What I have been doing lately is putting money aside not just for the travel itself, but for travel related things that can serve as physical reminders here and now. Even though my next major trip might be another year away yet, I put aside a portion of my meager paycheck and bought a new backpack, specifically making sure it would be suitable for a journey across Europe. The next month I bought a pair of lightweight, breathable travel pants. When my laptop made it clear to me it was on its last legs, I decided on an extra compact, lightweight replacement with a long battery life so I could manage my photos and keep up the blog and other correspondence while on the go. Buying little things like this that aren’t necessary at the moment may not be the most financially responsible thing in the world, but it has been invaluable to morale. And again, being an avid camper, most of the things on my wish list serve two functions for the price of one. Besides, I’m willing to turn down a trip to the movies once in a while, because right now that pack is the last thing I see before I go to sleep each night, just whispering to me: “Don’t forget. Make this trip happen.”

The Osprey Talon 33. I might not be out of the country just yet, but when I am I know exactly where I’m putting my stuff.

This blog, too, is a way of making sure that travel is always on my mind, and I never lose sight of my goals. Over the coming weeks I might take the time to give a sort of stream-of-consciousness post about the trip Maddy and I have been planning, like what I hope to accomplish to the early-stage logistics of getting there. I would also like to bring the current obstacles, from financial to psychological, and hopefully it will help out other readers in similar situations by offering solutions, or just giving the sense of camaraderie that comes from knowing there’s someone else in the same boat.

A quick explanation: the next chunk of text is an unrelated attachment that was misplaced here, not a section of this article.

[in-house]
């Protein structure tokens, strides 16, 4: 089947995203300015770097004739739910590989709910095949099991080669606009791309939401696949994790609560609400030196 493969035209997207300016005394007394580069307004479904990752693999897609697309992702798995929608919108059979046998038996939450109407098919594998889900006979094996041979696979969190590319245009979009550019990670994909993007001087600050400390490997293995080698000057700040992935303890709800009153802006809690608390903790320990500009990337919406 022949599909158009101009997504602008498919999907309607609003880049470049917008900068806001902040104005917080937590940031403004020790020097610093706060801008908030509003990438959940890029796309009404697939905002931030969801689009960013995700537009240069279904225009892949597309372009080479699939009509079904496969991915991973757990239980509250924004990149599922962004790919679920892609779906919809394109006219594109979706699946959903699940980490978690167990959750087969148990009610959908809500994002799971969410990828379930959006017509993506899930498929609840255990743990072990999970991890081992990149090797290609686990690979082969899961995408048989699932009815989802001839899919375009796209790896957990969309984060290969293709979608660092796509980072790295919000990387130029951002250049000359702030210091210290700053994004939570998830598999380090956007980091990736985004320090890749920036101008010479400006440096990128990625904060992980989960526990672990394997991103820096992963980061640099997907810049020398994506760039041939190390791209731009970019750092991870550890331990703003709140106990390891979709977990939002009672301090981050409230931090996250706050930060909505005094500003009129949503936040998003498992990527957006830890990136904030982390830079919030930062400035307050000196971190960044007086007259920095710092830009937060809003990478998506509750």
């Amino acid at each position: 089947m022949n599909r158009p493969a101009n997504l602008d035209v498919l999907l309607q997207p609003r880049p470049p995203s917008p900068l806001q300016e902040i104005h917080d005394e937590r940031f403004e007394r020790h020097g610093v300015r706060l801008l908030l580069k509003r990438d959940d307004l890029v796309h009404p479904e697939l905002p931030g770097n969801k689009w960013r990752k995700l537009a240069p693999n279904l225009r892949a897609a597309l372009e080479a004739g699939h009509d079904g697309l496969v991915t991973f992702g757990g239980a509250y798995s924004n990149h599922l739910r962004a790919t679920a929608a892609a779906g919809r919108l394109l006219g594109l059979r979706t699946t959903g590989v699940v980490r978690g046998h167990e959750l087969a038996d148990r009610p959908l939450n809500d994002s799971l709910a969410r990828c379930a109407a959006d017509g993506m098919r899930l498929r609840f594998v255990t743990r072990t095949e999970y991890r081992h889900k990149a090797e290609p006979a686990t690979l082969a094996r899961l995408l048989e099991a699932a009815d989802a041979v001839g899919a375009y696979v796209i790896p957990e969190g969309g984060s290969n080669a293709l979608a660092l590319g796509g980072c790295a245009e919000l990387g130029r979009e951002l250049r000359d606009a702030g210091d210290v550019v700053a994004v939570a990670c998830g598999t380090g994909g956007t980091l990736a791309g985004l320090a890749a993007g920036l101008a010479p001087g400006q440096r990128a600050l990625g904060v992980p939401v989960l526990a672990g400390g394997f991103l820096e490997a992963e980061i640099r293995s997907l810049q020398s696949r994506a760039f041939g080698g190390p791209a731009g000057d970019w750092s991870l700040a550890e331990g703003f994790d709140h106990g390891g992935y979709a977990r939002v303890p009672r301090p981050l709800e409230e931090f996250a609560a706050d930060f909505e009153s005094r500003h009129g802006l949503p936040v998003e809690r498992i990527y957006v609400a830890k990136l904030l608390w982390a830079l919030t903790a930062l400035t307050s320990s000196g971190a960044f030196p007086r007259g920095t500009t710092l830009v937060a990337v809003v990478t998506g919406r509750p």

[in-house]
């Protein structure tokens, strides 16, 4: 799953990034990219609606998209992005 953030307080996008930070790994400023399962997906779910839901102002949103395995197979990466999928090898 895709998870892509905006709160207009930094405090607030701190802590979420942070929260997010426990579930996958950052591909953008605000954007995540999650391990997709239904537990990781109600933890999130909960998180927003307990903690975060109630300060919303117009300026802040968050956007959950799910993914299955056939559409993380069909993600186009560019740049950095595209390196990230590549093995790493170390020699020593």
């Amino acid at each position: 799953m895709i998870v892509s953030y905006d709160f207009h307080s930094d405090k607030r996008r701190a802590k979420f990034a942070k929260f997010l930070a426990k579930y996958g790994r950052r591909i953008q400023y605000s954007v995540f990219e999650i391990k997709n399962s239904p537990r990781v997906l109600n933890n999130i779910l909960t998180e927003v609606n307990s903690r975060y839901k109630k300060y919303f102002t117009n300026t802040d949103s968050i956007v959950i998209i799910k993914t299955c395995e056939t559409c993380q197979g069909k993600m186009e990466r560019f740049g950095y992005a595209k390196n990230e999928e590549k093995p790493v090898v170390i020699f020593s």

These all being interspersed with other, more organized posts, of course. You can take a stab at this too, Maddy. We’ve talked about it here and there, but putting it into writing and posting it for the world to see might help give an air of formality. Shoot, maybe we could do the majority of our planning this way as a sort of public corrispondence. It could be a great motivator to keep us busy!
Anyway, I know it’s easy for me to feel insecure. I just graduated college and have been thrown out into the big scary world on my own. But that’s just it, isn’t it? I’m a traveler, which means that big scary world is exactly where I want to be.

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2 Comments leave one →
  1. March 26, 2013 9:05 am

    absolutely! I’ve been thinking a lot about our trip and how to best get it off the ground! Are there any internet planning tools for instance? Maybe a way to track our progress, budget, maps, etc, and then post it on the blog?

    • March 26, 2013 12:16 pm

      I’m looking at a few budgeting tools right now but most of them are hard to share since that can be pretty private. I’m sure there’s a way though, and if not we can always put it in manually. I have been getting a lot more meticulous about my finances so it could be useful stuff to share.